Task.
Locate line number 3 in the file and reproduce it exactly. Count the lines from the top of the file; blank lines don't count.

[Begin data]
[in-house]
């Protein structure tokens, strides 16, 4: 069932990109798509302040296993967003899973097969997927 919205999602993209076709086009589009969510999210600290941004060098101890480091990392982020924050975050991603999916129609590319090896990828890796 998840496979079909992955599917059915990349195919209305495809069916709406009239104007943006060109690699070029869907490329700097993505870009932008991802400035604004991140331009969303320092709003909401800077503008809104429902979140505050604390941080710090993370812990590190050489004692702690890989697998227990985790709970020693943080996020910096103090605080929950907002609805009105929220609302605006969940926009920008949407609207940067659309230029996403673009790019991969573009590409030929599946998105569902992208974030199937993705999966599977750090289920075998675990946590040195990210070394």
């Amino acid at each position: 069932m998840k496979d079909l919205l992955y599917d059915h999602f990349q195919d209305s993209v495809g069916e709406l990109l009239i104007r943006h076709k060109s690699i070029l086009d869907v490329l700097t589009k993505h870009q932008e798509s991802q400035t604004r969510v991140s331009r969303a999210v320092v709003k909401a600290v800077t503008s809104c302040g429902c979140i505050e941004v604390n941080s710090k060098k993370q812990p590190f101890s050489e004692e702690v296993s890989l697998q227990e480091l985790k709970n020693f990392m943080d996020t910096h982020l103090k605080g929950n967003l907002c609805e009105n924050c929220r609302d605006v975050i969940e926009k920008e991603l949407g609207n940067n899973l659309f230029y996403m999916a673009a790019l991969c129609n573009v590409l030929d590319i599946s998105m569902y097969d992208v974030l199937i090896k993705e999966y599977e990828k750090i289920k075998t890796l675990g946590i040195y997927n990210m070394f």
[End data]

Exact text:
């Amino acid at each position: 069932m998840k496979d079909l919205l992955y599917d059915h999602f990349q195919d209305s993209v495809g069916e709406l990109l009239i104007r943006h076709k060109s690699i070029l086009d869907v490329l700097t589009k993505h870009q932008e798509s991802q400035t604004r969510v991140s331009r969303a999210v320092v709003k909401a600290v800077t503008s809104c302040g429902c979140i505050e941004v604390n941080s710090k060098k993370q812990p590190f101890s050489e004692e702690v296993s890989l697998q227990e480091l985790k709970n020693f990392m943080d996020t910096h982020l103090k605080g929950n967003l907002c609805e009105n924050c929220r609302d605006v975050i969940e926009k920008e991603l949407g609207n940067n899973l659309f230029y996403m999916a673009a790019l991969c129609n573009v590409l030929d590319i599946s998105m569902y097969d992208v974030l199937i090896k993705e999966y599977e990828k750090i289920k075998t890796l675990g946590i040195y997927n990210m070394f």